By Richard Hall

‘Seven Sisters – Matariki’

The most celebrated stars in our night sky are the Pleiades. In folklore they are usually known as the ‘Seven Sisters’.  In Japan they are known as ‘Subaru’ (and you thought it was a car) and, in New Zealand they are of course, Matariki.

Historically the Pleiades are very significant. 5,000 years ago their heliacal rising (rising just before the Sun) marked the northern spring Equinox.  This was known as the “Pleiad-month” and marked the beginning of the year.  Their rising and setting divided the year into seasons for sowing and harvest for the Egyptians, Greeks and peoples of Asia. To the Greeks, 3,000 years ago, the heliacal rising of the Pleiades signaled the opening of the sea-lanes.  This was perhaps their most important event of the year because their economy depended upon sea trade  The Pleiades became associated with Athene, the great goddess of wisdom and civilization, and great temples such as the Acropolis, were orientated to their rising.

 The ancestors of the Polynesians came from what is now Indonesia.  At that time it was the tradition in Asia to start the new-year with the heliacal rising of the Pleiades. 4,500 years ago the migrations into the Pacific began and they carried this tradition with them.  To Maori the Pleiades are known as Matariki and to this day their heliacal rising heralds the beginning of the Maori New Year.  


Matariki, the Pleiades is an open star cluster. This is a group of stars that share a common origin and, are relatively close together and gravitationally bound. The number of stars in an open cluster varies from a few dozen to several thousand.  

All stars are formed in clusters but, with the passage of time, the clusters disintegrate.  Few survive 1,000 million years. By comparison our Sun and its system of planets are 4,600 million years old.   Once, long ago, our Sun was part of an open star cluster.  Its siblings have long since vanished and now make their own way through the star-fields of the galaxy.   If you look along the Milky Way with a pair of binoculars you will discover dozens of star clusters.  By their very existence you will know that they are composed of comparatively young stars.

‘The Pleiades as seen from the southern hemisphere.’

Although the Pleiades are called the ‘Seven Sisters’, depending on sky conditions, the average person can see between 5 and 9 stars.  However, the cluster actually contains over a thousand stars. All stars vary in size, mass and luminosity.  When we look at the Pleiades with the unaided eye we see only the brightest members of the cluster.

A young cluster of giant stars

The cluster has a central distance of 443 light-years and a diameter of 35 light-years.   By comparison with the same volume of space surrounding our sun there are 61 stellar systems.  These systems contain 73 stars, of which 57 are red dwarfs, which are by far the most common type of star in the Galaxy. These red dwarfs are so intrinsically faint that not one can be seen without a telescope. The Pleiades would have a similar composition except the density of stars is 14 times greater.  The other difference is that because the Pleiades are relatively young they contain bright massive stars that no longer exist in our region of space.  These bright stars in the Pleiades are the Sisters.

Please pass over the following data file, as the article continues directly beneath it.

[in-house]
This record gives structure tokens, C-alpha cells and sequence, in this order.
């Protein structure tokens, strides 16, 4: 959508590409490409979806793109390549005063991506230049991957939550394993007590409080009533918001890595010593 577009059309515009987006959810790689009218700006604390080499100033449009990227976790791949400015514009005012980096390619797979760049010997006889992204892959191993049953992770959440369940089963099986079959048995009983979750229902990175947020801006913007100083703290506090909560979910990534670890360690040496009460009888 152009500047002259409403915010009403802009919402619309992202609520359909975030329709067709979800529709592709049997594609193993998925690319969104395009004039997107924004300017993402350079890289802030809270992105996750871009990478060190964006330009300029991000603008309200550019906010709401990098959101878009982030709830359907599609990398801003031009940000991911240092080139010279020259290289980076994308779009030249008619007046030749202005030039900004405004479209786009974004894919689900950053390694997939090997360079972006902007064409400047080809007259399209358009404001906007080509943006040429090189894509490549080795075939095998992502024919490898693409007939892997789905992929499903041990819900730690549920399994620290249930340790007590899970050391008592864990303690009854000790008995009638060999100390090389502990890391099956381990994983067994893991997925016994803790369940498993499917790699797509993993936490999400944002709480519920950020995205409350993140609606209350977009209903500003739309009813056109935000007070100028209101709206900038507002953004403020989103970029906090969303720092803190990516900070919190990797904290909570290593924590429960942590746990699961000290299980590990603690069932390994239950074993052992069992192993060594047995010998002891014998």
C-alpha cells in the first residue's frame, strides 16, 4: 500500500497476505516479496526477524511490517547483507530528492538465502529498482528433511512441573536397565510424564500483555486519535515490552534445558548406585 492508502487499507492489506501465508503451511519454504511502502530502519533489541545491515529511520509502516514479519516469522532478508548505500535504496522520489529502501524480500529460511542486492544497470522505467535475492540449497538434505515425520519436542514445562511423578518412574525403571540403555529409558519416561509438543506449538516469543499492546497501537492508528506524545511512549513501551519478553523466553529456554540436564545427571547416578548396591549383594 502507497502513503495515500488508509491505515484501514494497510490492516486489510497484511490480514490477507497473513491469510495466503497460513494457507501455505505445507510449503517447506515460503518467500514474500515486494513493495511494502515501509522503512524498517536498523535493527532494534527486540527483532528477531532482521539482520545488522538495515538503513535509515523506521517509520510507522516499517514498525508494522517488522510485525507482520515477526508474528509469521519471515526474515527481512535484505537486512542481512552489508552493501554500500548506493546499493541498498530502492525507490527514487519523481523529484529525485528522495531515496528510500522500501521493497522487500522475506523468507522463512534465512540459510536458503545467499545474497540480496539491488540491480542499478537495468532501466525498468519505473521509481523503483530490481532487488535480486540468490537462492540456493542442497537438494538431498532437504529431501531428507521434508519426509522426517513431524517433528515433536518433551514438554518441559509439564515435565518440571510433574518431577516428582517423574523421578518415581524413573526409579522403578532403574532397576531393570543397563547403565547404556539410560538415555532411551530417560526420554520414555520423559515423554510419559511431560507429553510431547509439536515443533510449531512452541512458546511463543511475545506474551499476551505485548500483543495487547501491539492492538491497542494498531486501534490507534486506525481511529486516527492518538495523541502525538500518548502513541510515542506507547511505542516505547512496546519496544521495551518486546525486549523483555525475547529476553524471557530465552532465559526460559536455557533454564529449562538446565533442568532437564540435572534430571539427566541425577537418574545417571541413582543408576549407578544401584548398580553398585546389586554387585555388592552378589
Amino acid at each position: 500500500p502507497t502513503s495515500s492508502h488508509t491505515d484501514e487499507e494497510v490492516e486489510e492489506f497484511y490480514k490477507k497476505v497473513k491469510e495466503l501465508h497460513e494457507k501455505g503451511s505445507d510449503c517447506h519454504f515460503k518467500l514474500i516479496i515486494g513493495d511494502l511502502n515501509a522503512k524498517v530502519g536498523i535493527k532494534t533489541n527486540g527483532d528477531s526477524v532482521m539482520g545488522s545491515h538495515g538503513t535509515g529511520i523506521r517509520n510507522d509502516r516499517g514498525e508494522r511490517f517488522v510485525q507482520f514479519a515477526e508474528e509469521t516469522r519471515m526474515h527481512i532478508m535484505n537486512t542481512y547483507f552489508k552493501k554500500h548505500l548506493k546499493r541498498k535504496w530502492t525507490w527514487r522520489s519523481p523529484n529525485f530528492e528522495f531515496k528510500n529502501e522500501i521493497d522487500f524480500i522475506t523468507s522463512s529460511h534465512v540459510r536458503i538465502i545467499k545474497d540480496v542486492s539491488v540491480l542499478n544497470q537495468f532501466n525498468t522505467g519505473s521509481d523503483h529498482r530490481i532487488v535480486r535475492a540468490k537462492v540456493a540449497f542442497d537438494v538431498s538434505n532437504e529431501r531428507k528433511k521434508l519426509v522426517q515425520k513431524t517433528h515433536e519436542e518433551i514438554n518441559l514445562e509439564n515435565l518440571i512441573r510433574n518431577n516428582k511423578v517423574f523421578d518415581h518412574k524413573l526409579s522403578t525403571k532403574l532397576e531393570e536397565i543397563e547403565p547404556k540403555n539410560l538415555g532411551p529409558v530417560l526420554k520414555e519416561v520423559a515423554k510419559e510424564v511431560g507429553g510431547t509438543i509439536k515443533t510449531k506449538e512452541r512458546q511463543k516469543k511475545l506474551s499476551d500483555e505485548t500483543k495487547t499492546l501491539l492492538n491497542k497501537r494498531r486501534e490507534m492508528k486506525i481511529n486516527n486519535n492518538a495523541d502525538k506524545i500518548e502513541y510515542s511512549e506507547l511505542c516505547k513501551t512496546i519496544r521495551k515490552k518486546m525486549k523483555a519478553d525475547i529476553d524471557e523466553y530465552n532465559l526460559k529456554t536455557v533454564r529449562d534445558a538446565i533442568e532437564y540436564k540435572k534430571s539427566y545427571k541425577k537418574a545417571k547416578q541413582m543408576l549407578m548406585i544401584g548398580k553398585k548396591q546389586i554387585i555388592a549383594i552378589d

Stardust in the Pleiades, photo by Arnaud Mariat on Unsplash

As already mentioned cluster stars tend to be young and the Pleiades, with an age of about 100 million years, are infants as far as stars go.  The cluster is immersed in a cosmic cloud of dust and ice-crystals that reflects the blue light of the brighter stars.  The wispy blue nebulosity looks fabulous in long exposure photographs but is difficult to see visually without a large telescope. 

In Greek mythology the sisters are seven nymphs, the daughters of the Titans Atlas and Pleione.  Atlas, the brighter of the two, is a blue-white giant (class B8 III) that is 594 times brighter than our Sun.  What appears to be a single star is actually a multiple system.  Two bright stars (magnitudes 3.84 and 4.46) orbit around their common center of gravity in a period of 290 days.  The brighter of the two is itself a spectroscopic binary system.  So, what appears to be a single star is in fact a triple system.

Pleione, the mother

‘Pleione (artist (Richard Hall) impression)

Atlas has a distance of 431 light-years. Below Atlas in our photograph, and slightly closer to us is Pleione. She is a blue-white sub-giant (class B8 IV), 190 times brighter than our Sun, and has a distance of 422 light-years.

Actually I’m rather fond of Pleione.  She was the very first star I studied.  And, after many a night in the cold, she finally revealed her light curves.   Pleione is white hot, more than double the surface temperature of our Sun, and has a mass equal to 3.4 suns.  She spins on her axis so fast that she has the shape of a lens.  Due to her rotational speed of 329km/s she spins once on her axis every 11.8 hours.  Our Sun takes 25.3 days.

As Pleione spins she hurls off rings and shells of glowing plasma at irregular intervals.  This causes her to fluctuate unpredictably in brightness.  Within hours she can rival Atlas by more than doubling in brightness.  These fluctuations and eruptions can be observed with a pair of binoculars.     

Pleione is a spectroscopic binary system.  She has a smaller companion star that orbits around her in a period of 218 days. The mean separation is 24 AU. (Uranus is 19 AU from the Sun, Neptune 30 AU).  Like Atlas, Pleione may have once been a triple star system. The bright star could once have been a contact binary system in which the two stars have merged together.   This would explain her tremendous rotation.